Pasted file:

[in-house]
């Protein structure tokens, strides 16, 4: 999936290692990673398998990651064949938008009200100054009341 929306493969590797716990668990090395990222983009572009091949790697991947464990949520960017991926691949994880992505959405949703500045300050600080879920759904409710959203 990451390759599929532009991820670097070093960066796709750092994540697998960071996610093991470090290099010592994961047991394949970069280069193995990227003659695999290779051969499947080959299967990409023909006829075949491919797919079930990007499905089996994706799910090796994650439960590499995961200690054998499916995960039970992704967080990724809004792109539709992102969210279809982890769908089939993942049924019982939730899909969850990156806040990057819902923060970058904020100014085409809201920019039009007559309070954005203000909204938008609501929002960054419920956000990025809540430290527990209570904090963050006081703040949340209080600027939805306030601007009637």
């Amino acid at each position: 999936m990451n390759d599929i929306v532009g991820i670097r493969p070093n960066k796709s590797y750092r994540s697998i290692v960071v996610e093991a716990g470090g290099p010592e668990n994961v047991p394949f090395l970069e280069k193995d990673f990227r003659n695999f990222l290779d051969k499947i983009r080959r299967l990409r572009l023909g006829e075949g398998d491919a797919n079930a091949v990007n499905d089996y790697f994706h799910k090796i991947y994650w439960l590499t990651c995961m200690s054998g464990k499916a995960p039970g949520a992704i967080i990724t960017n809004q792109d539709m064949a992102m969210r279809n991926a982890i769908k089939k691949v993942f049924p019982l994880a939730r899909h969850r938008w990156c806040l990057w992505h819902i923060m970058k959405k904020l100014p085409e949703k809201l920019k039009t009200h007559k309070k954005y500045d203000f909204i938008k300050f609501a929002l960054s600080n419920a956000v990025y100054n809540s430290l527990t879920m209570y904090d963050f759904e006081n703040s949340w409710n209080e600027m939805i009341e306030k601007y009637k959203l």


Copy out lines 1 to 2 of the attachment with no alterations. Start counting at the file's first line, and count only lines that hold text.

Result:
[in-house]
């Protein structure tokens, strides 16, 4: 999936290692990673398998990651064949938008009200100054009341 929306493969590797716990668990090395990222983009572009091949790697991947464990949520960017991926691949994880992505959405949703500045300050600080879920759904409710959203 990451390759599929532009991820670097070093960066796709750092994540697998960071996610093991470090290099010592994961047991394949970069280069193995990227003659695999290779051969499947080959299967990409023909006829075949491919797919079930990007499905089996994706799910090796994650439960590499995961200690054998499916995960039970992704967080990724809004792109539709992102969210279809982890769908089939993942049924019982939730899909969850990156806040990057819902923060970058904020100014085409809201920019039009007559309070954005203000909204938008609501929002960054419920956000990025809540430290527990209570904090963050006081703040949340209080600027939805306030601007009637």